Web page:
Sixteen-year-old Emily Frederick of Gadsden is an inspiration to her family, her friends and to her caregivers at Children’s of Alabama. Her courage has, on occasion, brought even her doctors to tears.
Emily has achondroplasia – in laymen’s terms, dwarfism. But that does not stop her from being a fiercely determined, fiercely independent nationally ranked Paralympian whose immediate goals are to make the 2016 USA Paralympic team and to earn a college scholarship.
Marcia Farabee remembers being shocked, confused and scared when she learned of her newborn daughter’s condition. “About nine hours after Emily was born, the pediatrician met with me to explain the diagnosis and all of the medical problems that achondroplasts have,” she says. “He was very scientific and left me with a list of things she would never be able to do.”
While just weeks old, Emily began her first round of tests with a variety of specialists at Children’s – including neurologists, pulmonologists, ENTs, gastroenterologists, sleep medicine physicians and J. Scott Doyle, MD, an orthopedic surgeon who over the years would become one of her biggest fans and friends.
On average, achondroplastic dwarfs will require five to seven surgeries. “Emily surpassed that number years ago,” Marcia says.
One of her earliest neurosurgeries required her to be positioned facedown in a horseshoe headrest for more than 10 hours, resulting in pressure burns to her forehead. “When Dr. (Paul A.) Grabb made rounds after her surgery, he gently rubbed her forehead as he apologized for the burns,” Marcia remembers. “Tears were streaming down his face, but I assured him that I was not thinking about the burns, but rather praising God that my child had survived the surgery.”
An emergency operation before Emily was a year old probably saved her life. “Emily’s spinal cord was pressing into/growing into her brainstem, and that would have eventually stopped her from breathing,” Marcia says. “Even the neurosurgeon who discovered the problem was surprised at the severity of the compression because Emily was lifting her head, was very responsive and had no symptoms of severe compression. But as soon as Dr. Grabb saw the MRI, he began planning for emergency surgery.
“Because Emily exhibited no symptoms of this major neurological problem, it would have most likely gone undiscovered until it caused her death.”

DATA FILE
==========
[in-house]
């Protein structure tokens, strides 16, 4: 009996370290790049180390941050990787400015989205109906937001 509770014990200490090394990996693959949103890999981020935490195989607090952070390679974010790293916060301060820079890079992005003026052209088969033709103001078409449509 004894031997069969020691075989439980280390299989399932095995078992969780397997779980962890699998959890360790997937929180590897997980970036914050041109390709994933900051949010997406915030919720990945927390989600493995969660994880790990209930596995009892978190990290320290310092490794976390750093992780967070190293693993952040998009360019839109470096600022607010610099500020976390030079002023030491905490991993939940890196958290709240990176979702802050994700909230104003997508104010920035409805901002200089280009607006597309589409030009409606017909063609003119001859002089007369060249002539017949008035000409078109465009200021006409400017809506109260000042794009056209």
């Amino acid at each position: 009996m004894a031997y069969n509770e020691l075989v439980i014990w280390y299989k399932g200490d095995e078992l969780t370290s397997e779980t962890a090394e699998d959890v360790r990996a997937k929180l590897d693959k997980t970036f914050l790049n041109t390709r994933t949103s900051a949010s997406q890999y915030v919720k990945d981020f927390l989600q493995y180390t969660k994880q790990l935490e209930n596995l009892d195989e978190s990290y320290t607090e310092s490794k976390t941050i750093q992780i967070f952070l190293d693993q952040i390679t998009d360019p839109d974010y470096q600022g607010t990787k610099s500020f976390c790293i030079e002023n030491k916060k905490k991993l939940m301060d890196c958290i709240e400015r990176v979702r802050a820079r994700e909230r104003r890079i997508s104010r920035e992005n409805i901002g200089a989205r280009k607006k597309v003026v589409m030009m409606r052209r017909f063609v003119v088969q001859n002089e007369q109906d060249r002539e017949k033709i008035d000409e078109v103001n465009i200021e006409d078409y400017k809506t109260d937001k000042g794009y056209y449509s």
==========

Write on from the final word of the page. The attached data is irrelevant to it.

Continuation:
Six years later, it was Dr. Doyle who cried with Marcia when it became evident that Emily’s severe kyphosis (an abnormal, convex curvature of the spine, with a resultant bulge at the upper back) would require a rare posterior/anterior spinal fusion.
“Emily went through various bracings between age 13 months and 7 years, but the problem persisted to the point that surgery was necessary to prevent organ damage,” Marcia explains. “Dr. Doyle was emotional when he told us he had done everything he could to prevent surgery. When I asked him how many times he had performed this type of surgery, he told me Emily would be the first.
“He was holding Emily while he encouraged me to take her anywhere for a second or third or fourth opinion – that he would help me find doctors wherever we wanted to go,” she says. “Then he said something that eliminated any need for a second opinion. He told me that there may be better doctors out there and doctors with a great deal more experience in kyphosis correction in achondroplasts, but that he loved Emily like she was his own and because of that he was going to take greater care with her than any other doctor would.
“And he did – his diligence and care have given Emily a back that is completely straight. Dr. Doyle’s plan for the surgery was to prevent the kyphosis from getting worse and to stabilize her back. He wasn’t sure he would be able to correct the curvature, but the surgery was so successful that Emily’s back is now completely straight.”
Emily’s next major surgery was for spinal stenosis in 2013. According to Marcia, this surgery is common for dwarfs in their late teens or 20s but since Emily had to have it at age 15, it is possible she will require future spinal surgeries.